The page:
The availability of diverse interfaces and data formats to transfer the serialisation data to central databases on an international basis (hubs) is a further key point to bear in mind when procuring and installing software. Although governments have yet to resolve many of the details, and hubs are still being established, there is no reason to postpone the acquisition of centralised serialisation software. In fact, these circumstances represent another argument in favour of attaching the utmost priority to ensuring that the software solution can be modified at a later date, irrespective of whether data are subsequently to be transferred directly to the hubs and, if applicable, distributors, or indirectly by way of the ERP system.
Close scrutiny is likewise warranted in respect of both the data encryption methods and the general security standards applied to prevent unauthorised access to the database and illicit data transfers. Note that the entire IT infrastructure must be appropriately configured for this purpose as well.
The greater the number of lines and ISA-95 Levels that are to be operated by centralised serialisation software, the more important it becomes to implement intelligent user management. User rights are best managed by way of groups to which the individual users can be assigned. In this context, of course, compliance with general standards, such as 21 CFR Part 11, is to be ensured.
It is essential that internal processes are thoroughly analysed and all current and future requirements are defined before serialisation software is purchased … or even put out to tender. For this purpose, it is highly advisable to establish an interdisciplinary project team assembled from various departments (IT, production, logistics, engineering, quality management, validation, packaging design). Sufficient time should also be allocated to such a complex project, but pressures are likely to increase in view of the approaching effective dates of statutory regulations and foreseeable capacity bottlenecks among software and hardware suppliers.
Depending on the ISA-95 Levels that are to be implemented, a period of up to 24 months should be allowed from the start of the analysis to completion of the pilot phase, including procurement, implementation, validation and training — both for software and hardware. It must also be borne in mind that external partners, such as packaging printers, contract packers and, depending on the market, wholesalers, need to be integrated in the process as well, and that the relevant processes need to be defined and interfaces created in good time.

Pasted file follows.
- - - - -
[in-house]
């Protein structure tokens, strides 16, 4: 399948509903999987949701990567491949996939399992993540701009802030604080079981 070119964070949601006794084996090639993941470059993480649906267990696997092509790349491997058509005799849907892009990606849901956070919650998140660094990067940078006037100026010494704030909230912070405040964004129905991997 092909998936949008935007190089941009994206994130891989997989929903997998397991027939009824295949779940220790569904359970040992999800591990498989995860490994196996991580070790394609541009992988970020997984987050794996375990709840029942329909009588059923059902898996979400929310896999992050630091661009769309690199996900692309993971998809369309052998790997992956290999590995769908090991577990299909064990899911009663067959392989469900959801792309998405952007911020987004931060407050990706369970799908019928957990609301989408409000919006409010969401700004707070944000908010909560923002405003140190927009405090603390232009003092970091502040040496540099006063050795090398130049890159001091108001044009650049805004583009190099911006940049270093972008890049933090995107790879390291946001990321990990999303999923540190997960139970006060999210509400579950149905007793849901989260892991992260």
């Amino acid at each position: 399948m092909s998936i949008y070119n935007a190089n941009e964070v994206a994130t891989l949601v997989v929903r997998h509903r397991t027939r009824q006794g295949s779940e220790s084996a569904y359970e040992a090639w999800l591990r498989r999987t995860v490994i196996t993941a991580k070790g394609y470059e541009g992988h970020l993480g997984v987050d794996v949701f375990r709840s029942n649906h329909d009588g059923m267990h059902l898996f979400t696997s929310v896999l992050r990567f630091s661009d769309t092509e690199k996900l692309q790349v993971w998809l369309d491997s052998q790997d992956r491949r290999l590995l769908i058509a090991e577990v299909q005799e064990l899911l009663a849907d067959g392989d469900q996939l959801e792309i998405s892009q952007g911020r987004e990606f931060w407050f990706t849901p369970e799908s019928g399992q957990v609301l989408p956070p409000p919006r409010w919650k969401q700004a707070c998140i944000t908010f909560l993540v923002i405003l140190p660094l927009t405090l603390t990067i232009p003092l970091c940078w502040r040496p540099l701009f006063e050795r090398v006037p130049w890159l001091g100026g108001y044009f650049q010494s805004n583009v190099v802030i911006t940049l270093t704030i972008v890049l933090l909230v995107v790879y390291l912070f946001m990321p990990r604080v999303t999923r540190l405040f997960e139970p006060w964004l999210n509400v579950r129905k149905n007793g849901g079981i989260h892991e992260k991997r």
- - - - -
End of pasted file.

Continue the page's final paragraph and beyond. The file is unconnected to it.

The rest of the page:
Generally speaking, the following holds true regarding the quality of prospective centralised serialisation software: the greater the modularity of its structure and the easier it is to make adjustments at process level concerning the integration of machines, the more future-proof the solution is likely to be (Figure 4).
Figure 5 is a schematic representation of the procedure to be followed for serialisation, using the example of a special software solution; it is valid for a single or multiple lines (up to ISA-95 Level 3). The tasks and functions of the software are shown against a yellow background. The production orders are generated in an ERP system and forwarded to the serialisation software. At the same time, serial numbers are either imported to the database from an external source and checked for non-duplication, or generated directly by the software.
On the basis of predetermined product definitions — stored in the software after multiple cross-checking if necessary — batch-specific production jobs can then be generated and allocated to one or several packaging lines. The only available lines are those whose technical attributes, which are also managed by way of the software, satisfy the requirements of the relevant production job.
The lines report the production outcomes or results to the database, from where they can be exported together with audit trails and, if necessary, encrypted and transmitted to the relevant authorities, databases or wholesalers. In the interests of enhancing its performance capabilities, the database can hold large quantities of data. Figure 5 illustrates that ISA Levels 1, 2 and 3 entail a high degree of complexity, which increases further when ISA Level 4 is implemented as well. A scalable software solution capable of easily assimilating additional functions, operation levels and aggregation levels is therefore essential.